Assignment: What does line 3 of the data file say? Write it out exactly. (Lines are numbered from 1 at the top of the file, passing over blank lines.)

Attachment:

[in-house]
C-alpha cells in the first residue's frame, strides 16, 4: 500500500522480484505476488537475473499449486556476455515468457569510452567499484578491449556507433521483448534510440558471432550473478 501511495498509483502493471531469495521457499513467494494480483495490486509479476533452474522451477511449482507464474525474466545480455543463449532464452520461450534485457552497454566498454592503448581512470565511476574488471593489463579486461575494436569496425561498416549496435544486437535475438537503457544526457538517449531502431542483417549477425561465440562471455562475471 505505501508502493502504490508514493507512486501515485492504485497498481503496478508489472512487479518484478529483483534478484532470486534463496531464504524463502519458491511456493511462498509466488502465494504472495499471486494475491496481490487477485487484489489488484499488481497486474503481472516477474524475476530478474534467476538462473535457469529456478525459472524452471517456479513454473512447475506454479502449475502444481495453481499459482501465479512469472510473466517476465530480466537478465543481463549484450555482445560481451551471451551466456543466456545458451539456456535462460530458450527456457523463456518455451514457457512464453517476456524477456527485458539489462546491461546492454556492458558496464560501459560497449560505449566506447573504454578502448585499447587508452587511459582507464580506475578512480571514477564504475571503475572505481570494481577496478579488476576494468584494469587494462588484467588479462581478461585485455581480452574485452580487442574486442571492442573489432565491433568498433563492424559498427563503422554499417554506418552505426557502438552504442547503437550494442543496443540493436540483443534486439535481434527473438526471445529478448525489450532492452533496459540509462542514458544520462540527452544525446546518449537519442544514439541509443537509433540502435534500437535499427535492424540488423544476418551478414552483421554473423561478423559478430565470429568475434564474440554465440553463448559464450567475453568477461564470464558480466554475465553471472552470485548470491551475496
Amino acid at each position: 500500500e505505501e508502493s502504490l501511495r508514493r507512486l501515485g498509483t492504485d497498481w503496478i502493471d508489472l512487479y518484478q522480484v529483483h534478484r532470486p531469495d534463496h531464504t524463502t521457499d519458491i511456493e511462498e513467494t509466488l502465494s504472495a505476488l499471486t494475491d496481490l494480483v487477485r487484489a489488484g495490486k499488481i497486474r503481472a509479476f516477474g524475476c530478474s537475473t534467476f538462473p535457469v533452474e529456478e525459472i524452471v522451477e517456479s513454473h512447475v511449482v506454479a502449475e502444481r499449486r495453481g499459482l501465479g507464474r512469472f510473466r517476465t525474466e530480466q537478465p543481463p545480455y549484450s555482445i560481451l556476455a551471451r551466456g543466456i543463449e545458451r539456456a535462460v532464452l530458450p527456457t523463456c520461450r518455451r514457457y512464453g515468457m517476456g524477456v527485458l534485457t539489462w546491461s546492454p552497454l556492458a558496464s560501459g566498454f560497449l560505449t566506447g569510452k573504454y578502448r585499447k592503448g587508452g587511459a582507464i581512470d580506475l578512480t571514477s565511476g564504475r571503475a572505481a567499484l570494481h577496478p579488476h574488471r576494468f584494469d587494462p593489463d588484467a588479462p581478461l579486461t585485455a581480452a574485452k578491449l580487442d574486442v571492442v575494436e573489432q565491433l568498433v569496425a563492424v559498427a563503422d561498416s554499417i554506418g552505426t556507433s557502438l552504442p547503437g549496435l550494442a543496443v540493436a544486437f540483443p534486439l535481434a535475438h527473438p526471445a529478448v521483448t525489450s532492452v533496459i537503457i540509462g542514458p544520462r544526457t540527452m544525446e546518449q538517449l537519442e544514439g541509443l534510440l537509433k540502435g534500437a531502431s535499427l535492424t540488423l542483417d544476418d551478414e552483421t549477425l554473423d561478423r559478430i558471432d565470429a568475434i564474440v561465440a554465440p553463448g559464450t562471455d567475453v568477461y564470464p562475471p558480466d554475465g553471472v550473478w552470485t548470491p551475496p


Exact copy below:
Amino acid at each position: 500500500e505505501e508502493s502504490l501511495r508514493r507512486l501515485g498509483t492504485d497498481w503496478i502493471d508489472l512487479y518484478q522480484v529483483h534478484r532470486p531469495d534463496h531464504t524463502t521457499d519458491i511456493e511462498e513467494t509466488l502465494s504472495a505476488l499471486t494475491d496481490l494480483v487477485r487484489a489488484g495490486k499488481i497486474r503481472a509479476f516477474g524475476c530478474s537475473t534467476f538462473p535457469v533452474e529456478e525459472i524452471v522451477e517456479s513454473h512447475v511449482v506454479a502449475e502444481r499449486r495453481g499459482l501465479g507464474r512469472f510473466r517476465t525474466e530480466q537478465p543481463p545480455y549484450s555482445i560481451l556476455a551471451r551466456g543466456i543463449e545458451r539456456a535462460v532464452l530458450p527456457t523463456c520461450r518455451r514457457y512464453g515468457m517476456g524477456v527485458l534485457t539489462w546491461s546492454p552497454l556492458a558496464s560501459g566498454f560497449l560505449t566506447g569510452k573504454y578502448r585499447k592503448g587508452g587511459a582507464i581512470d580506475l578512480t571514477s565511476g564504475r571503475a572505481a567499484l570494481h577496478p579488476h574488471r576494468f584494469d587494462p593489463d588484467a588479462p581478461l579486461t585485455a581480452a574485452k578491449l580487442d574486442v571492442v575494436e573489432q565491433l568498433v569496425a563492424v559498427a563503422d561498416s554499417i554506418g552505426t556507433s557502438l552504442p547503437g549496435l550494442a543496443v540493436a544486437f540483443p534486439l535481434a535475438h527473438p526471445a529478448v521483448t525489450s532492452v533496459i537503457i540509462g542514458p544520462r544526457t540527452m544525446e546518449q538517449l537519442e544514439g541509443l534510440l537509433k540502435g534500437a531502431s535499427l535492424t540488423l542483417d544476418d551478414e552483421t549477425l554473423d561478423r559478430i558471432d565470429a568475434i564474440v561465440a554465440p553463448g559464450t562471455d567475453v568477461y564470464p562475471p558480466d554475465g553471472v550473478w552470485t548470491p551475496p